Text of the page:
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Indigenous Students’ Persistence in Latin American Higher Education Institutions

TitleIndigenous Students’ Persistence in Latin American Higher Education Institutions
Publication TypeThesis
Year of Publication2017
AuthorsSuárez, CI
AdvisorGairín, J, Castro, D
Date Published09/2017
Thesis TypeThesis
Abstract

This dissertation aims to contribute to improving Indigenous students’ persistence in higher education institutions. The main assumption is that higher education constitutes a core phase in the educational development, not only as a stage for academic achievement and egress, but also as a clear indicator of social justice.

The research questions that have guided the study are: How is Indigenous students’ persistence in higher education institutions characterized? What factors promote or prevent Indigenous students’ persistence in higher education institutions? Based on these factors, how could Indigenous students’ persistence be improved?

The general research objectives are as follows: a) Comprehend the development of the persistence of indigenous students in higher education institutions; and b) Analyze the facilitators and barriers that characterize the persistence of indigenous students in higher education institutions.

From a theoretical point of view, we understand Indigenous students’ persistence from an Inclusion perspective in Higher Education. Thus, the theoretical framework for this study is built from a selected set of theories and key concepts.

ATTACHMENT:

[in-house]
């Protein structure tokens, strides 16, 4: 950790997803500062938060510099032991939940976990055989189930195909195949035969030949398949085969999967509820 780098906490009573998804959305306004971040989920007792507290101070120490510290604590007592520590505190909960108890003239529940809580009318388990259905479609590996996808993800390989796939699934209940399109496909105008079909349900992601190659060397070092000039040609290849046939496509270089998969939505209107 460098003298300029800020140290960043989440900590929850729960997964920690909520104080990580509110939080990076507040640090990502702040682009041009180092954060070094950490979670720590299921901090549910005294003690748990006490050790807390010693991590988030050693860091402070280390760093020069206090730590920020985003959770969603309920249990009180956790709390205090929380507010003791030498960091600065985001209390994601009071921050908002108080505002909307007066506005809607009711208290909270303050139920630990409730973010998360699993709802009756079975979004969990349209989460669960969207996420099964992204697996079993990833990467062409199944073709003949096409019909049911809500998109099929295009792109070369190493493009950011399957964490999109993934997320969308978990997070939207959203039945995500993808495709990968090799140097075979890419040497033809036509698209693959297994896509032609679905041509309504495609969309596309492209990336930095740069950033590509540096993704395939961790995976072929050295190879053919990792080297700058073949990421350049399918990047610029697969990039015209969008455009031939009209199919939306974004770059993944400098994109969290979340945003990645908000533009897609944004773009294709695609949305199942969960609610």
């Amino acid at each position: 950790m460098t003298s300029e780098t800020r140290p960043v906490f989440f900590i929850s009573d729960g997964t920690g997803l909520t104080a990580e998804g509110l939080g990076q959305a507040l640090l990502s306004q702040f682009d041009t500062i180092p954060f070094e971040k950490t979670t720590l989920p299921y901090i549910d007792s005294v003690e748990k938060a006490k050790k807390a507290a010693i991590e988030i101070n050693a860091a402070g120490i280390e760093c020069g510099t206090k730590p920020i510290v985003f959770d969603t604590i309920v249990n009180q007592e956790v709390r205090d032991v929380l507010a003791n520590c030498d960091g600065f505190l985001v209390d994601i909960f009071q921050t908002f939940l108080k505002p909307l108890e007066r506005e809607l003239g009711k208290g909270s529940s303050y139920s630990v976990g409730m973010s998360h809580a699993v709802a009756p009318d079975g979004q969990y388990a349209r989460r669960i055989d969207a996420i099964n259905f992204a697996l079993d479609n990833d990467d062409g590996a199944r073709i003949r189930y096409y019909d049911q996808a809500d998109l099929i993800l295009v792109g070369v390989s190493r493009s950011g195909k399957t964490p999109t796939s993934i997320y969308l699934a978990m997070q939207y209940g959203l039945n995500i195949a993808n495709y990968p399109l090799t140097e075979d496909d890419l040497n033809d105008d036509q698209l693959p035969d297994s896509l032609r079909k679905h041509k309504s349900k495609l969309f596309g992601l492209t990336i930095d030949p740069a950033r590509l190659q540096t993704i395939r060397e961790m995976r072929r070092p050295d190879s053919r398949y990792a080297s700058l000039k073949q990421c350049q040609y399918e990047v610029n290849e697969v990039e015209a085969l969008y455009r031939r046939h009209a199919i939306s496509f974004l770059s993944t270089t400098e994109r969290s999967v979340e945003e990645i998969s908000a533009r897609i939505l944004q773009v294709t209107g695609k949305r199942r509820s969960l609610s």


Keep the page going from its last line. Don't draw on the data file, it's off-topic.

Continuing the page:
From a methodological perspective, we draw from a qualitative paradigm to develop a multiple case study. The sample comprises 6 universities (3 cases in the Peruvian context and 3 cases in the Mexican context), where for data collection, we applied a mixed strategy of qualitative and quantitative instruments.

Two previous short-term studies were conducted in Bolivarian Republic of Venezuela (Master's Thesis) and Bolivia (first year of the Doctoral Program) to collect background information. We collected the data by interviewing scholars and getting acquainted with experiences of access and persistence.

In addition, a three-month visit was developed at the Department of Counseling, Higher Education and Special Education, University of Maryland (Maryland, United States). During the visit, we had the opportunity to analyze theoretical perspectives and models being used in the United States to understand students’ persistence and retention. We also exchanged experiences with scholars interested in issues related to college access, retention and minority students in higher education. The security of information allowed a better understanding of the minority students’ persistence process in higher education in this dissertation.

As a main result, we designed a model for the persistence of indigenous students in Latin American universities based on the data collected in this study. Although it cannot be generalized, it is expected that this proposal offers a figure that illustrates the reality of the Indigenous students’ persistence per the findings of this study.

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